I have come to interact with him once, back as an undergraduate in university. After mentioning a book he coedited with Georges Herault in one of his posts, Jeunes Culture de la rue et Violence Urbaine en Afrique acts du Symposium International d’Abidjan, I went to the school library and excavated the book and reported back to him what I believed were some corrections. But as a student, and this was a whole professor, I was afraid to tell him. I risked it anyway, instead of wielding mighty high degrees, he taught me that he was a human who could err and had the courage of intellectual honesty. He accepted the corrections and promised to amend in the next edition. No if, no but, no at that time there was…

I am not used to that. I was stunned and reeled in a mixture of disbelief and excitement. This warmth gave me an inch to go further. I requested a gift of his You’re Not A Country, Africa (2011). He collected my number and in his characteristic ebullience – easily noticeable in his writing – promised to see me anytime he came to Nigeria. I was in Zaria then.

That was how we never met. We did not exchange any correspondence on this again, me giving him so much room considering his busy schedule and status, keeping at the back of my mind that somehow he was aware but caught in some other commitments, somehow he had forgotten but we were going to meet one day in whatever case. Already with a leg in Theory and Literature and as an African, your encounter with postcoloniality and subalternity is unavoidable and Pius was a master of these.

I owe so much to Prof Pius Adesanmi as citizen and student for working on the quality of my thinking and sharpening my political consciousness, literary enthusiasm and for serving as a role model in various spheres of life. He made us proud and determined to hold until the truth and humanity.

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Gone Too Soon

I need to do this…, I am afraid if I don’t do this, then my heart will remain heavy for as long

as your memory lasts. Prof. Pius Adésanmí, I met you in 2017 during a three week program at Kwara State University, Abíọ́lá Ìrèlé School of theory and Criticism. I remember telling you

about the scholarship I got to study in Germany. You immediately started searching frantically for how to connect me to somebody in Germany. I remember you were searching through your phone just so you could put me in touch with at least someone who could help me to settle when I get here. You linked me with Dr. Ọlọ́runshọlá Adénẹ́kàn of Bremen University. Ẹgbọ́nm - that was your name because immediately I told you that I am from Erùkú, you started speaking Yàgbà to me. Ẹgbọ́nm, you advised me to apply for the German visa along with my family. I expressed my fears, I said I got the scholarship, not my family, you insisted I apply with the whole of my family. Your reason was that if I apply alone, it would be difficult to invite my family to join me in future. I started the application process, I searched for accommodation in Germany on the internet, there seemed to be no hope, there seemed to be no help… I called to tell you about it and why it was easier to apply for the visa alone. Your response was, “àbúrò, all of you should go! If you apply alone, it will take a long time for you to get your family to join you!” I took the bold step, I applied without a clue of accommodation for a family of four, without any hope of survival in a foreign country but your voice kept on ringing in my head, “don’t apply to go alone… apply with your family!” Ẹgbọ́nm, thank you for being a natural being. Thank you for your selflessness. Thank you for just being Ẹgbọ́nm that I call you. I am grateful for that advice. I am here with my family, but I have seen colleagues trying to bring their families to join them with so much pain.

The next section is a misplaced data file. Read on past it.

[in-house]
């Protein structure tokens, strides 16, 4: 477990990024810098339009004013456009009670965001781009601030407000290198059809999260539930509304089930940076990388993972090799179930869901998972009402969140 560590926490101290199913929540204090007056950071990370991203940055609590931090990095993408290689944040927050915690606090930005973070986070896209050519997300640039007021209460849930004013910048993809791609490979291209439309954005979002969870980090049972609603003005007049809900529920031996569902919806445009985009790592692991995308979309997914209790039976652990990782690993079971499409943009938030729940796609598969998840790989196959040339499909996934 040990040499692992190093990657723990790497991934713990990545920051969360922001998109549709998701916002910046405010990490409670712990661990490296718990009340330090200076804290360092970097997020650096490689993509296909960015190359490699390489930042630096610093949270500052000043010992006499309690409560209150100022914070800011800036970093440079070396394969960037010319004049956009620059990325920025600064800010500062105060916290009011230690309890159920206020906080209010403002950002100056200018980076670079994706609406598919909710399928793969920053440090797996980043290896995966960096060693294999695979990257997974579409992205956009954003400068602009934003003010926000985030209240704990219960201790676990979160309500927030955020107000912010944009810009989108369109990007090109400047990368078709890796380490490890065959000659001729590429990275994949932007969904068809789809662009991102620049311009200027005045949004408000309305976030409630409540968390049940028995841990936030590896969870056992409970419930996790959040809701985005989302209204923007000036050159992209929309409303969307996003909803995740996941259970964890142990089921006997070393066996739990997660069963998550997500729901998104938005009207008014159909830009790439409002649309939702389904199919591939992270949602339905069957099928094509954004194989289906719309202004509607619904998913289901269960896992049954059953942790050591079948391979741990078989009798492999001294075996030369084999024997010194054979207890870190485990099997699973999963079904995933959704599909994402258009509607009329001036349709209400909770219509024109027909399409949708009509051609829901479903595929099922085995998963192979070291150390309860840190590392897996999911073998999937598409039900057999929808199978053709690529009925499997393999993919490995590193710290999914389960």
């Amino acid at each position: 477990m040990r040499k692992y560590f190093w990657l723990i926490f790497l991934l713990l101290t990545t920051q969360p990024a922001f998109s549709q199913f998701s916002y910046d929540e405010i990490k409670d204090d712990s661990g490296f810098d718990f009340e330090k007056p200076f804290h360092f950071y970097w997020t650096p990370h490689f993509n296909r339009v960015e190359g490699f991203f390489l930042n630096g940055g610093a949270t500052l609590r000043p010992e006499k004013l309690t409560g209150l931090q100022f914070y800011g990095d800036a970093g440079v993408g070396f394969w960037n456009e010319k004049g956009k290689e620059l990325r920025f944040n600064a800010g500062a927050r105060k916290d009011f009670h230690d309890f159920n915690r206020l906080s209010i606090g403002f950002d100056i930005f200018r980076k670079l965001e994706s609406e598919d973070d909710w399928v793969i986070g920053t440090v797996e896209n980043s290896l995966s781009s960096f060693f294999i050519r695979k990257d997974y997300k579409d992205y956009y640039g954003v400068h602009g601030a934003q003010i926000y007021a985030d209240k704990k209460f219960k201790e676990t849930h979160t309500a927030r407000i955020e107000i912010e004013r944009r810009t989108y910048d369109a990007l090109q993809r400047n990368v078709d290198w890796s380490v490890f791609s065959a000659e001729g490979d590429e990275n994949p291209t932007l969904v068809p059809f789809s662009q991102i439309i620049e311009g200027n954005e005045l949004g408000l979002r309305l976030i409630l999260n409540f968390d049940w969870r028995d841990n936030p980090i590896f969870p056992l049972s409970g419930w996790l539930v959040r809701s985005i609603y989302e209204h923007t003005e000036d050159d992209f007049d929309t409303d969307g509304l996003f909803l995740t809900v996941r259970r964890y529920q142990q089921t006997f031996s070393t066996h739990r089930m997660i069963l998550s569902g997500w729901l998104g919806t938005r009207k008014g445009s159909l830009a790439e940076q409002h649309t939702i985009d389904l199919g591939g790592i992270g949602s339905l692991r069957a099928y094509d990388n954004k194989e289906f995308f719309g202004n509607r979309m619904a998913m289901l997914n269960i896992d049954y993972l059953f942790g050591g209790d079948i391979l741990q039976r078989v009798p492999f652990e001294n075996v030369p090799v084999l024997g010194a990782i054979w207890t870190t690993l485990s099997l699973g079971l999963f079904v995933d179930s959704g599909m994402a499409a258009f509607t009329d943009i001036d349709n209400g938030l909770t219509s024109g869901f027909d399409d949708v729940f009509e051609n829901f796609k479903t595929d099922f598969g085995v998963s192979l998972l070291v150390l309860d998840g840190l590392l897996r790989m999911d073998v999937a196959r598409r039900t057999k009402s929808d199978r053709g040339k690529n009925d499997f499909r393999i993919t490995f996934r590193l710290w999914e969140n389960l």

...but you did not wait for the response from Prof. Na’Allah, the Vice Chancellor of

Kwara State University. You insisted I inform the VC about the empty salary alert that I get

every month. I tried to explain to you that probably I get the empty alert because my name is

still on the payroll of the University. You said I should never assume, you said I should mail

the VC and get back to you. Ẹgbọ́nm, I did as you instructed and I am waiting for his response to get back to you… Ah, ikú dóró, ènìyàn tòótó lọ. Alabama, the song writer wrote…

“Oh, I believe there are Angels Among us,

Sent down to us from somewhere up above.

They come to you and me in our darkest hours

To show us how to live

To teach us how to give

To guide us with a light of love.”

Death is surely a debt we must pay someday, somehow. Sleep well my dear brother, till we

meet again.

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A shining light that death couldn't dim

I got to know Prof Pius Adesanmi through his writings on Sahara Reporters and Premium Times.

He was fearless and always spoke truth to those in power without mincing words.

Any where I see his writings o would always read because of his intelligence and relevant contribution to our dear Nigeria in particular.

How I wished we could have him for longer but the cold hands of death snatched him From us when we needed him most.

My prayers to his immediate family, extended family, the people of Nigeria and Canada and all those impacted by his life.

Adieu Prof Adesanmi odaaro ooo.

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A blessing to your generation

Prof, we are still in shock but we all put our hope in God. You impacted generations with your teachings which centred around cultural changes that are needed in Nigeria and across our continent. You will be forever remembered for your impactful, motivational and inspiring messages to generations. Rest In Peace.